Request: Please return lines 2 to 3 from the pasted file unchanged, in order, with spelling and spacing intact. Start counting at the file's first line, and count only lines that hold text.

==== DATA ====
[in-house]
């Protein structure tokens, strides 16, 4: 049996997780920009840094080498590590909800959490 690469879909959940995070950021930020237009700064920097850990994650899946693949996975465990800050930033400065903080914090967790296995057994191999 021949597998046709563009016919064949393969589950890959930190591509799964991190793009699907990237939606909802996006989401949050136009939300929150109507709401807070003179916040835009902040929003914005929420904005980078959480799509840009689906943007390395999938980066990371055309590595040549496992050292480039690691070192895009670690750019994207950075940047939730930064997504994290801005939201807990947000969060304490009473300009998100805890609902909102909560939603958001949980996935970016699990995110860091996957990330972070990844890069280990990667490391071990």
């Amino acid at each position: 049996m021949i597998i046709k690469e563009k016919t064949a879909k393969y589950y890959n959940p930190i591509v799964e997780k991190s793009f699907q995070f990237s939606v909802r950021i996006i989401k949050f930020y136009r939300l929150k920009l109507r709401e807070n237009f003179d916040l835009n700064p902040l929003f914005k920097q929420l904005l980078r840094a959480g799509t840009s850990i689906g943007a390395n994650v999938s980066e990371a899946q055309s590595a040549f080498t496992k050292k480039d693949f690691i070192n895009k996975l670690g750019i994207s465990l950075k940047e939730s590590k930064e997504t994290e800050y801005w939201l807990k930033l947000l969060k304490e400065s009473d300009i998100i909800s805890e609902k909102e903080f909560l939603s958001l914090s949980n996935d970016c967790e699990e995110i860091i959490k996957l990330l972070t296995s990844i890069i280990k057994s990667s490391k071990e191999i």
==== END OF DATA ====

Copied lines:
């Protein structure tokens, strides 16, 4: 049996997780920009840094080498590590909800959490 690469879909959940995070950021930020237009700064920097850990994650899946693949996975465990800050930033400065903080914090967790296995057994191999 021949597998046709563009016919064949393969589950890959930190591509799964991190793009699907990237939606909802996006989401949050136009939300929150109507709401807070003179916040835009902040929003914005929420904005980078959480799509840009689906943007390395999938980066990371055309590595040549496992050292480039690691070192895009670690750019994207950075940047939730930064997504994290801005939201807990947000969060304490009473300009998100805890609902909102909560939603958001949980996935970016699990995110860091996957990330972070990844890069280990990667490391071990």
């Amino acid at each position: 049996m021949i597998i046709k690469e563009k016919t064949a879909k393969y589950y890959n959940p930190i591509v799964e997780k991190s793009f699907q995070f990237s939606v909802r950021i996006i989401k949050f930020y136009r939300l929150k920009l109507r709401e807070n237009f003179d916040l835009n700064p902040l929003f914005k920097q929420l904005l980078r840094a959480g799509t840009s850990i689906g943007a390395n994650v999938s980066e990371a899946q055309s590595a040549f080498t496992k050292k480039d693949f690691i070192n895009k996975l670690g750019i994207s465990l950075k940047e939730s590590k930064e997504t994290e800050y801005w939201l807990k930033l947000l969060k304490e400065s009473d300009i998100i909800s805890e609902k909102e903080f909560l939603s958001l914090s949980n996935d970016c967790e699990e995110i860091i959490k996957l990330l972070t296995s990844i890069i280990k057994s990667s490391k071990e191999i």